LGBT SUCCESS :: Conscious: Aware of and responding to one’s surroundings; awake / Entrepreneur: A person who organizes and manages any enterprise, especially a business, usually with considerable initiative and risk.
When artists / photographers Sonja Scharf and life and business partner Kelly Kyle opened Toronto’s Akasha Art Projects they chose the Sanskrit word ‘akasha’ – meaning to radiate, to shine – with which to christen their enterprise. Scharf says when she and partner Kyle opened their business they wanted to have an important word that summed up their personal guiding life principals. But their commitment to inserting personal principals into their business didn’t just stop at the naming of their operation. Each day ever since has brought forward a dedication to consistently being “conscious entrepreneurs”. Scharf spoke with GGN publisher Shaun Proulx about the way in which more and more business owners are choosing to stand tall on a playing field that for so long has been about playing small.
SP: Being a conscious entrepreneur obviously means more than just choosing a meaningful name.
Sonja Scharf: Yeah, business is business. There’s the nitty gritty, the making money side, the getting ahead, and trying to create a successful business. But for Kelly and I conscious entrepreneurship means making sure that our footprint – whatever we do – radiates outwards in a good way, not in a stepping-on-people-to-get-ahead way.
SP: So more than just ‘hey, we’re treating our customer a certain way’, which should be an obvious thing to any business, even though it often is not.
Sonja Scharf: It’s about the moment a customer walks in the door but it’s also about treating all people with respect, regardless. Also it’s about paying it forward. Kelly and I are very big about paying it forward – we often sponsor events, a lot of framing for big events that are fund-raisers, for example.
SP: Which is easier said then done, the care and treatment of those around you, and I can speak from my own experience. Because we are all competitive, we all want to succeed, not everyone knows there is enough pie to go around, and people do come in and piss you off, and something isn’t fair, and sometimes it’s easier to react negatively and impact people in a way that negates who you really are as a person.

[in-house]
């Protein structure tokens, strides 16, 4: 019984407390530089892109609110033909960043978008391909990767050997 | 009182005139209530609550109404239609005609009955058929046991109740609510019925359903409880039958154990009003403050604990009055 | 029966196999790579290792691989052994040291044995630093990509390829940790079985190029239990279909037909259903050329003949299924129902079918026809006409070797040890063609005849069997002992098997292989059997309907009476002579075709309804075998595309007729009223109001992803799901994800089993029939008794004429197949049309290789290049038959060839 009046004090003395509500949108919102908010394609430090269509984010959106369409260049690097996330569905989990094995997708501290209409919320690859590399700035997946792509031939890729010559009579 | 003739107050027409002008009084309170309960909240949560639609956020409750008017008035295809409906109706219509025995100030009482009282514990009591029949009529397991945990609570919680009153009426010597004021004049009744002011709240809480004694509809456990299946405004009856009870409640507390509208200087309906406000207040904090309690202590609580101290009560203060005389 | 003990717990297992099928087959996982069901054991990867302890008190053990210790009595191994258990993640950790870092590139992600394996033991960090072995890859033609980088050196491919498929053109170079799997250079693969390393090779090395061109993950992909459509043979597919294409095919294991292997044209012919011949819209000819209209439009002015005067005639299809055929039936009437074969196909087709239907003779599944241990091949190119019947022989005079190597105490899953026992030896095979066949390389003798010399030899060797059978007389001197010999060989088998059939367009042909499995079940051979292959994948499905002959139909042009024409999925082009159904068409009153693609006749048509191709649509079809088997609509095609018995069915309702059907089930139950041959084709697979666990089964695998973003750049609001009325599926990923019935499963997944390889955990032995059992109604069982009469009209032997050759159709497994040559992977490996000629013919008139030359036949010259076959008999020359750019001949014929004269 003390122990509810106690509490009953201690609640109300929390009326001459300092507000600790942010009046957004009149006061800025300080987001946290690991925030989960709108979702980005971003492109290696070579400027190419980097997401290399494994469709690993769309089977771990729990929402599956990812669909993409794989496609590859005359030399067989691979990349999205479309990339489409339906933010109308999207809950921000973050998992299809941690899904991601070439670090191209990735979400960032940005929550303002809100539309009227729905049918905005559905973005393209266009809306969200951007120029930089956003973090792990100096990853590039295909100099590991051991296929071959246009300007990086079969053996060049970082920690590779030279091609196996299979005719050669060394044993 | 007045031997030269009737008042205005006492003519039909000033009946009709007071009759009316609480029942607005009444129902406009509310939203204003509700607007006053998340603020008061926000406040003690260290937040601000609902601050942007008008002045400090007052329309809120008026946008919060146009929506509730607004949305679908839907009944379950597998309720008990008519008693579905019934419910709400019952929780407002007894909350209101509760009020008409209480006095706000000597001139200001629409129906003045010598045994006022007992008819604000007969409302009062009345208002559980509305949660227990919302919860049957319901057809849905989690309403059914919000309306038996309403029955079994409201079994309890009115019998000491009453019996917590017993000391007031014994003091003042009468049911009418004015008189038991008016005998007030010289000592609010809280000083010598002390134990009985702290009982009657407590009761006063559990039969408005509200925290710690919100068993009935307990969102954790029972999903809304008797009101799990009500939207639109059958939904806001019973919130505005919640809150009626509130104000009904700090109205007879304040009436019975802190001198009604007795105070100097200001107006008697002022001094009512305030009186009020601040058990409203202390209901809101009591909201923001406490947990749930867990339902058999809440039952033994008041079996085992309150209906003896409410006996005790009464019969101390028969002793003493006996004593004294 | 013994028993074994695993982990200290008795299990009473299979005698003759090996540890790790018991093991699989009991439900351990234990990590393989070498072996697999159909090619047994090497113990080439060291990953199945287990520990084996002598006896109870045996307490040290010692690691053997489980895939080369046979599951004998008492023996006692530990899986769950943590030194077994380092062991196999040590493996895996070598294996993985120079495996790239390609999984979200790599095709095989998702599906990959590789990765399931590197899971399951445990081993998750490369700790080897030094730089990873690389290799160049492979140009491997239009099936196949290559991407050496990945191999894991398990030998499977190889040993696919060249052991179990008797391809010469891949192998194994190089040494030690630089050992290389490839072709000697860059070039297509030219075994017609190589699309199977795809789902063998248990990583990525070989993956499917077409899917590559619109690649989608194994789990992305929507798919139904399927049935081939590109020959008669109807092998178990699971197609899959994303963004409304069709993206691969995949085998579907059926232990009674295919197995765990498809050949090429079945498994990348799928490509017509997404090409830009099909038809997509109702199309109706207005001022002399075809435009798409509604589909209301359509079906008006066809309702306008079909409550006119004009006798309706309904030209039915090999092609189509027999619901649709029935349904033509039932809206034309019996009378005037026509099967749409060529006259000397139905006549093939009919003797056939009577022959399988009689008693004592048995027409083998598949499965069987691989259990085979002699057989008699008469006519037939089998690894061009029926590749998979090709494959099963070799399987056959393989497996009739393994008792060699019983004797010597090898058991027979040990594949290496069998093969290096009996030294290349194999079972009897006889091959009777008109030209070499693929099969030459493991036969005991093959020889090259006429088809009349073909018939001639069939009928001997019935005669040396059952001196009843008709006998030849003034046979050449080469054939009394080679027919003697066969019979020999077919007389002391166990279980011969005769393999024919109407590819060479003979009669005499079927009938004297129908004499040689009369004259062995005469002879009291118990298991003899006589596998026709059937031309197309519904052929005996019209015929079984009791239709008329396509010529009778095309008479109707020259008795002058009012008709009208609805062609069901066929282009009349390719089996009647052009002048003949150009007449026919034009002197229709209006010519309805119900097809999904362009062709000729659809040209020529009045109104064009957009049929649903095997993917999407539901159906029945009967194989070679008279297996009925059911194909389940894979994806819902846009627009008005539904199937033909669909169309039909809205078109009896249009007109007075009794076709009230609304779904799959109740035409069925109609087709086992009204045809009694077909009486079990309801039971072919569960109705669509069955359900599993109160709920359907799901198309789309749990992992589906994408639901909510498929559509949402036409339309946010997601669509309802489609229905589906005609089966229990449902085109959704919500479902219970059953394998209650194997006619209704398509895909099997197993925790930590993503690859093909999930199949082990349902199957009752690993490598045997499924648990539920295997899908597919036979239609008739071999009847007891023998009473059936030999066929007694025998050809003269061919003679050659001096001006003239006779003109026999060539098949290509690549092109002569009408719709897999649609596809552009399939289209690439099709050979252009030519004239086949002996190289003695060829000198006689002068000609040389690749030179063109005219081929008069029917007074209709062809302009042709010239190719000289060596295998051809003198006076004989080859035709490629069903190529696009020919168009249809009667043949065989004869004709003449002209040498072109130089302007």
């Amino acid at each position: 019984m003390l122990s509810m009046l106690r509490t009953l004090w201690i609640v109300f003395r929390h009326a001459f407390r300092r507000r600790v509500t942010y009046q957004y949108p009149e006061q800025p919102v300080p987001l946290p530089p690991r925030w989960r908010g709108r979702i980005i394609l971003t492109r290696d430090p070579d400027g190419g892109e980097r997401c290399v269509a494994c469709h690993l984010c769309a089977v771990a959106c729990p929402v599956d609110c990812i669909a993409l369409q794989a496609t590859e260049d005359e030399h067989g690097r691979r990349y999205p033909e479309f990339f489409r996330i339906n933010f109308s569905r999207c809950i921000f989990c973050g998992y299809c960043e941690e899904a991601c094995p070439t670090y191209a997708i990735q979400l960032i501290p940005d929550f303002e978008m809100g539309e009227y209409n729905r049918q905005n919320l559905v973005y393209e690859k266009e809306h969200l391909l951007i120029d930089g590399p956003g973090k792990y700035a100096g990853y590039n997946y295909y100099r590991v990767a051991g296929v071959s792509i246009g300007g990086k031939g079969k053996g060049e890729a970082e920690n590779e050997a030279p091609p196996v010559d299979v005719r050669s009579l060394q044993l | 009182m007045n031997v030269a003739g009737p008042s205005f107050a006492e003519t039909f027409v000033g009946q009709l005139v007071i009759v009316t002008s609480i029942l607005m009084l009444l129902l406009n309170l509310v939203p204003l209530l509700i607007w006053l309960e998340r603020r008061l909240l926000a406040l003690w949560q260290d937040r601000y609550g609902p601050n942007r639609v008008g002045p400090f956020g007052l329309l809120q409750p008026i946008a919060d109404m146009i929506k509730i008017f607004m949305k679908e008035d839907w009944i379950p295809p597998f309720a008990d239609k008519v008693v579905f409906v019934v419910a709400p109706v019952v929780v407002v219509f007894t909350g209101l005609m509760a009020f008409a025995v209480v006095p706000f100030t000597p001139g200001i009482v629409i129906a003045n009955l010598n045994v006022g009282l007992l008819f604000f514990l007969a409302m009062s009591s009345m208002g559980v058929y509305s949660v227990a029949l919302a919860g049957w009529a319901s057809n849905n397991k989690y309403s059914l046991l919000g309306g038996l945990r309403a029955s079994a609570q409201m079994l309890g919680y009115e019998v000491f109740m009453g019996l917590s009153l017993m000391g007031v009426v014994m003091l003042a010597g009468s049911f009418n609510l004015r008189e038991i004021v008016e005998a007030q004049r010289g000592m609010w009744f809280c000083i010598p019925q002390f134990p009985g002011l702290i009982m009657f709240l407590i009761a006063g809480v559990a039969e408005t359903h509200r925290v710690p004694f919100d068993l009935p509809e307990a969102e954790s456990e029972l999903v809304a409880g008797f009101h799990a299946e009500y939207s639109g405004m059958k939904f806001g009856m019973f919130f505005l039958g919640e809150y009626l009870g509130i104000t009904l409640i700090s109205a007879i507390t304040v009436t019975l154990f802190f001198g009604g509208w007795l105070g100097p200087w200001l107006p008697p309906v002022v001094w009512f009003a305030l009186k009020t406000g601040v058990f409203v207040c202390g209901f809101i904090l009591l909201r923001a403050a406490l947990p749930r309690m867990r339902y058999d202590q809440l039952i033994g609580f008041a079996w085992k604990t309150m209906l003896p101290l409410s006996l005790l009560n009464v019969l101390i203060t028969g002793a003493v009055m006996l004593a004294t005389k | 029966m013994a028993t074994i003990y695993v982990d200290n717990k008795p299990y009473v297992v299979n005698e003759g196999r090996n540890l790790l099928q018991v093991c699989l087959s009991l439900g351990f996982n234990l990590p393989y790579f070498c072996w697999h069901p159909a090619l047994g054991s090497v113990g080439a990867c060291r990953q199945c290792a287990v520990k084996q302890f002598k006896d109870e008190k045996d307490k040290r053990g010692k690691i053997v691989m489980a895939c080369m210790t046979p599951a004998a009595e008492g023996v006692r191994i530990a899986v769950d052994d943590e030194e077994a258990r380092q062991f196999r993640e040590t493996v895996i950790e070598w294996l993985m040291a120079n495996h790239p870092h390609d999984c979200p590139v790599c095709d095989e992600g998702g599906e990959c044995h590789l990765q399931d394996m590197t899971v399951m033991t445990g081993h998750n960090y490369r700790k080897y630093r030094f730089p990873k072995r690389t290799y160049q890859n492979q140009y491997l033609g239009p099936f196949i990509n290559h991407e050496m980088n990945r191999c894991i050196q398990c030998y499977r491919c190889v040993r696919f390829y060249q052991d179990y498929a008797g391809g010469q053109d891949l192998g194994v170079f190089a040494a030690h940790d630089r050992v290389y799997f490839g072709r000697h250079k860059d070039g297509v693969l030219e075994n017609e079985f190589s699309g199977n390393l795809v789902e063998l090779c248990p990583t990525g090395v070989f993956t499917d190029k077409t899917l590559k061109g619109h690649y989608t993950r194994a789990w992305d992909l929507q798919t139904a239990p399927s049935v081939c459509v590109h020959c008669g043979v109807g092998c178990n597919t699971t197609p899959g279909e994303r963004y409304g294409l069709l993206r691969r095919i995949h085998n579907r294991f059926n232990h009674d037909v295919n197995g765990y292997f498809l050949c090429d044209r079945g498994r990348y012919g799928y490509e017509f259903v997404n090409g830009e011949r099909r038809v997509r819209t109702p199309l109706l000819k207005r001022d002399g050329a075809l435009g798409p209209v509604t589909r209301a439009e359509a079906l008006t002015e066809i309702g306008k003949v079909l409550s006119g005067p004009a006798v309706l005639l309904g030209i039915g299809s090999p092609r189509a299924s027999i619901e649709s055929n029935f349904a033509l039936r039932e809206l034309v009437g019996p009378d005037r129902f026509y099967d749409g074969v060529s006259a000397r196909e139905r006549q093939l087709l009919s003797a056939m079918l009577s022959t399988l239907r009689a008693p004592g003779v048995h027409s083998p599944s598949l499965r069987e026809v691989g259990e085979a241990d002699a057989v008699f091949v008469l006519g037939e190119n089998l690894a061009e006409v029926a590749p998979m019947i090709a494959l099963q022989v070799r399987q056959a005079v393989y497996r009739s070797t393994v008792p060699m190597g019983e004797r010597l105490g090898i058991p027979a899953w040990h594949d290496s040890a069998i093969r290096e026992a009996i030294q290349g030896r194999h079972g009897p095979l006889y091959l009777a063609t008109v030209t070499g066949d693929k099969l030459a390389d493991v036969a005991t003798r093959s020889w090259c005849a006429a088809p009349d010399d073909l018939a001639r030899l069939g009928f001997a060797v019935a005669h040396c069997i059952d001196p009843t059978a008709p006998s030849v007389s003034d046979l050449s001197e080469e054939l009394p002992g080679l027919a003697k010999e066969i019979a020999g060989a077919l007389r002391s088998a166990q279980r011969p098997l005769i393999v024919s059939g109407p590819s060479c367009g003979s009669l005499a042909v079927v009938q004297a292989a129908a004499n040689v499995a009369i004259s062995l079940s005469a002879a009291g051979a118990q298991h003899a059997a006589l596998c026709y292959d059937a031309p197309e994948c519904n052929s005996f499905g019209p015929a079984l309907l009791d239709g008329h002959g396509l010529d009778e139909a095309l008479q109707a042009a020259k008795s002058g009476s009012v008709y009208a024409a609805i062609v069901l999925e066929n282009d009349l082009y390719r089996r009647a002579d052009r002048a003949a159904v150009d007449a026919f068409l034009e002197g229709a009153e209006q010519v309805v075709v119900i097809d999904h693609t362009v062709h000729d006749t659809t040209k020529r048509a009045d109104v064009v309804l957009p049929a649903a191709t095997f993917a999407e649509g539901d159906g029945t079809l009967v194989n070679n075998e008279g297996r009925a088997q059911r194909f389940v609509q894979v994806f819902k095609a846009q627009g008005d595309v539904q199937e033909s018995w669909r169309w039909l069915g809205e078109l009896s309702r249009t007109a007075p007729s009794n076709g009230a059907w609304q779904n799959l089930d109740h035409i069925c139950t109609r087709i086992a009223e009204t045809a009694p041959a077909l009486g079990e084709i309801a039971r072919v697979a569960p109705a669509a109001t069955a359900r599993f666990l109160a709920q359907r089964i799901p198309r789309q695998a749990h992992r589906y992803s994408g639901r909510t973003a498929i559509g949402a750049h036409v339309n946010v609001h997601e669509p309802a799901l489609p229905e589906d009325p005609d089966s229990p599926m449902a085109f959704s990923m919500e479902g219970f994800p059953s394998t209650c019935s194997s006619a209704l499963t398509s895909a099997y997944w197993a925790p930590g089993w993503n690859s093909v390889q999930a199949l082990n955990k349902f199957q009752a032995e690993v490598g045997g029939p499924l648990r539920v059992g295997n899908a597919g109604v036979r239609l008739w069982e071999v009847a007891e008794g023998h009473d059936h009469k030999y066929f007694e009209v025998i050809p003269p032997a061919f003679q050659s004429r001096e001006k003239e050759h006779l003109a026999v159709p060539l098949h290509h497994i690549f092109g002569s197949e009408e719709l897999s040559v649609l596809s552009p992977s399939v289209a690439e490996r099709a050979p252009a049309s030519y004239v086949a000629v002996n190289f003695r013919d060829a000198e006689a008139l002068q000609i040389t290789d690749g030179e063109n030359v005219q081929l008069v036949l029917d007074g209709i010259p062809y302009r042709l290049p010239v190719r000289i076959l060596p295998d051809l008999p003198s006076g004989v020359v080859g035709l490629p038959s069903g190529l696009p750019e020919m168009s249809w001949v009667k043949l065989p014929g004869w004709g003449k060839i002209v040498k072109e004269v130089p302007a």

Sonja Scharf: In business you’re walking along a path, you have directed yourself on that path, you feel like you’re all ready to go, and you have your map, and you know where you’re going – but then every few weeks a new obstacle comes in your way and you have to climb another mountain.
SP: What’s been the most challenging mountain?
Sonja Scharf: To be always aware of how you impact everyone around you. That is from employees to clients to suppliers. To take a moment to always be aware of them. I never wanted to have a business where we were hard.
SP: There are a lot of hard people in business, who pretend a person isn’t really a person. It took me years to shake that off after leaving finance, which is very cut-throat.
Sonja Scharf: People have an impact on every person they meet, and too often they don’t take a moment to think about their next action, and how it is going to impact them. So that’s what our biggest thing is; we’re very big on that.
SP: Taking a moment is probably the Big Saving Grace in all of this. We are all so reactive – especially with social media at our finger tips and computer courage – and it is easy to just move from situation to situation and not stop and think about what you are about to delve into, why you are delving into it, and what your intention and goals are in each new moment. The other day I made someone in my office pull back because they were diving into a new phone call straight from a very frustrating one and I could tell they were still holding onto the energy of a call that was now over. I made them stop and take a moment so the could give the next person on the phone the energy they deserved.
Sonja Scharf: I’d say being reactive is my personal biggest challenge.
SP: I actually believe what you just said is why people choose conscious entrepreneurship. They want even their work lives to to teach them lessons, they want to know what their biggest challenges are as people. And when you commit to being aware of what your output is on all levels including your work life, it opens up new information about yourself to discover.
Sonja Scharf: It’s so true.
SP: You see every day where the work needs to be done on a personal level. I am probably one of the more impatient people you’ll meet, and so for example I might be at SiriusXM and my producer’s having a technical nightmare of a day and an interview is going to hell in a hand-basket and every part of me wants to implode. But you don’t implode, you can’t – where as I might have once upon a time – you just sit there calmly and try and add to ‘solution’ with your calm presence rather than to ‘problem’ with your angst energy. Because you’ve made this decision to run your whole business consciously, even the crap moments.
Sonja Scharf: That’s right, it’s so true. There’s no turning back once you get on the path and it’s a great path to be on.
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